These thoughts broke way to an entirely different issue. Why was I playing videogames in the first place? Obviously I derived some enjoyment out of them otherwise I wouldn’t have held it as my primary hobby for so many years, but was that all there was to it? Perhaps I play videogames with the sole intention of escaping reality, providing myself with alternate worlds to inhabit; an escape from the boredom of everyday life and the horrors that come with it. Perhaps I play only to provide myself with accomplishments, so that I could look upon my completed games as small steps up the ladder of life. Many, many showers were spent brooding over my apparent obsession with virtual entertainment, and while the examples I listed ring true to an extent, I believe I’ve discovered the true reason I’ve chosen to pursue videogames.

I play videogames for the experiences, and to a lesser extent, I play videogames because they are fun. Hold on! Before you start pointing your sweaty, quivering fingers at me, demanding that I acknowledge that games are not the serious business that I make them out to be, and that while Gears of War 2 isn’t a rich emotional experience, it’s still a damn good time to blow a mans head off with a shotgun, I want you to know that I understand and support this. I don’t need every videogame I play to provoke intense sessions of mental masturbation just as much as I don’t need every videogame I play to give me a hands free orgasm from an overdose on “fun”. It isn’t that I’m mediocre at the games I choose to play, it’s that my reasoning for playing them prevents me from mastering them in the first place.

When I insert any videogame into my console of choice, I do so with the intention of experiencing something that I cannot experience anywhere else. Second on my mind is that I will hopefully have an enjoyable time with that experience, though in the case of some games I’ve played, the experience itself is enough to conquer a lack of entertainment. A prime example being Killer 7. Prior to this revelation, mastering a game never once crossed my mind. If a game required me to achieve a certain level of skill to experience it, I would do so without thought or question. If the bar for skill was set lower, my skill at the game would stay low with it. It isn’t that I’m mediocre by nature — it’s that I’m mediocre by choice.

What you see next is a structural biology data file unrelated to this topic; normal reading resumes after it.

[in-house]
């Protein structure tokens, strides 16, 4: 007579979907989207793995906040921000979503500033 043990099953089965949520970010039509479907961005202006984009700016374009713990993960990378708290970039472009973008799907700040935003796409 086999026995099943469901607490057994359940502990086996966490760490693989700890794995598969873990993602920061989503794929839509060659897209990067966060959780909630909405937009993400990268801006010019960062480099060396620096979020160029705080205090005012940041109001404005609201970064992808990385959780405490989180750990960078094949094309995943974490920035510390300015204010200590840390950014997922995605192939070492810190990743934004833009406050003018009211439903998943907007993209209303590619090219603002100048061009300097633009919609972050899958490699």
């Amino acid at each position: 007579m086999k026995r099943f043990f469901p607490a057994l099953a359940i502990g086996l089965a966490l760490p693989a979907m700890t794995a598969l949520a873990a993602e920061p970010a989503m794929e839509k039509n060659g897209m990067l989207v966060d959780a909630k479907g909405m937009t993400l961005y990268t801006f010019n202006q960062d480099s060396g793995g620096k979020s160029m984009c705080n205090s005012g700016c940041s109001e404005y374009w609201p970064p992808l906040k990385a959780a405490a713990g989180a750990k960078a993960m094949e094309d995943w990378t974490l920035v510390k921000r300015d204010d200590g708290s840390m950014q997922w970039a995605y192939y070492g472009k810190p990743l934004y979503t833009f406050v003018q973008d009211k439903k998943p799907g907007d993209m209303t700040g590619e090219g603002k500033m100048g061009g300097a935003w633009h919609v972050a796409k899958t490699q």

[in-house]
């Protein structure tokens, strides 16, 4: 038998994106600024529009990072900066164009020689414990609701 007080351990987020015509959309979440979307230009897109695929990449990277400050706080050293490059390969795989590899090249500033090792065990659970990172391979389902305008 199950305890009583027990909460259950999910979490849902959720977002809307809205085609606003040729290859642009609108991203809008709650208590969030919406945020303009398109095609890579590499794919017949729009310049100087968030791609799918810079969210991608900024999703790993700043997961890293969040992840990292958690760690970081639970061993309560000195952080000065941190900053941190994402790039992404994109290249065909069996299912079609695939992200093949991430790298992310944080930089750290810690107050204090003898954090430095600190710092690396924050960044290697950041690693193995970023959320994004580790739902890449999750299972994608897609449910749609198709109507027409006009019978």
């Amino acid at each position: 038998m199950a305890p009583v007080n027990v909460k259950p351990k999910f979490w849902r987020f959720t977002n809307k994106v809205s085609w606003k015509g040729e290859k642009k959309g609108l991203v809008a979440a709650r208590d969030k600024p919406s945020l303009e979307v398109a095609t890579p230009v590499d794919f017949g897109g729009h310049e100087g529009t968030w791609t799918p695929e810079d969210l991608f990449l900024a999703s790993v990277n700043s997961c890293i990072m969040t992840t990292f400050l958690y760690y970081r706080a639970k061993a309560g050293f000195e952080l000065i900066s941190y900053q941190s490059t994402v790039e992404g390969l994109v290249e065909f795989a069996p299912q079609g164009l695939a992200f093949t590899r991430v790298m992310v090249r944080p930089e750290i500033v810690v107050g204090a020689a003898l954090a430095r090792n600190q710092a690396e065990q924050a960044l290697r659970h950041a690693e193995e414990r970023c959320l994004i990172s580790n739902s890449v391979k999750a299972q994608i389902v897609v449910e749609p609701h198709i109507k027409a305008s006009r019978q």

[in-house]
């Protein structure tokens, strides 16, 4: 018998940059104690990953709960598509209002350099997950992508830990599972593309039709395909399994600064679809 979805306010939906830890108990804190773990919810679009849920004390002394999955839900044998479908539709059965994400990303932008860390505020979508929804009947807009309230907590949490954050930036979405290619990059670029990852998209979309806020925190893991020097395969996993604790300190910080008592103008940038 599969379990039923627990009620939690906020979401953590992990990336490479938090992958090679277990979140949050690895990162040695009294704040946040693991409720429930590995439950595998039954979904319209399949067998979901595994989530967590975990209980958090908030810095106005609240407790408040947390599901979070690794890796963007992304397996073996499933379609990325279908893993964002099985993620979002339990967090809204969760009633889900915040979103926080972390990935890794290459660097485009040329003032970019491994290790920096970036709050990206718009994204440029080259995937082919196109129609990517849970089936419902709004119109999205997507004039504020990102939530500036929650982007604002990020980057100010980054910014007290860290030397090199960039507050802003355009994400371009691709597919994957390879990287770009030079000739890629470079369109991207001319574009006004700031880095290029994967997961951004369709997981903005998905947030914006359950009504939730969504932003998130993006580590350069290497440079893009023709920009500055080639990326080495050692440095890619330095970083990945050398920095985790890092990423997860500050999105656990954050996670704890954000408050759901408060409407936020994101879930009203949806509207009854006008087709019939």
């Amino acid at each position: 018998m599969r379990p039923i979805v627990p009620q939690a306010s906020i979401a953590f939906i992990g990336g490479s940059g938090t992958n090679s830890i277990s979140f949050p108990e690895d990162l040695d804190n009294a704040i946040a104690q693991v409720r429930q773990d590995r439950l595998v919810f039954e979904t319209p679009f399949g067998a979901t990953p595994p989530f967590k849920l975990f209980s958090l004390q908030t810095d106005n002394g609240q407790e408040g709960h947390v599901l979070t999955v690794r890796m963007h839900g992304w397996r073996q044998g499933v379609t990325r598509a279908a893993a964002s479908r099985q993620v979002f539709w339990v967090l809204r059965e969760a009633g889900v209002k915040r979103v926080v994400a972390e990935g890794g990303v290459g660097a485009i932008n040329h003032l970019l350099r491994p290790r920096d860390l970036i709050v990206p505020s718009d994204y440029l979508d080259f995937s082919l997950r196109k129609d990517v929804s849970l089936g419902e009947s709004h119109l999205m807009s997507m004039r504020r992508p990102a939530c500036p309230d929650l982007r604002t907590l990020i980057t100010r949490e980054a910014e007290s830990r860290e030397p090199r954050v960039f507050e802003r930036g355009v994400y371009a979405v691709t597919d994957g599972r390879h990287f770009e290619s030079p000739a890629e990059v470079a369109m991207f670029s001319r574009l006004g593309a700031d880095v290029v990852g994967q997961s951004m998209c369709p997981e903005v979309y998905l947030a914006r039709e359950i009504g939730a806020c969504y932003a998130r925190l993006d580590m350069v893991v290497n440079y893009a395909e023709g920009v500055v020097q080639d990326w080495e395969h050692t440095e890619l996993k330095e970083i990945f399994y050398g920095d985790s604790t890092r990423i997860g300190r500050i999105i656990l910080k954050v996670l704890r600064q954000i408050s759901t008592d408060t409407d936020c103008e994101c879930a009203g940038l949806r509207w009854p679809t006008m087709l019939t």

So yes, it would appear I suck at games, but only those that let me. My suckage is by allowance only, and if pushed to, I could master any game that I wish. It is with this knowledge that I will continue to pursue my hobby, and given my apparent love for experiences, perhaps I will take it upon myself to master a game so that I can experience the sense of completion. That feeling of total gaming nirvana that, until now, I’d never seen fit to pursue.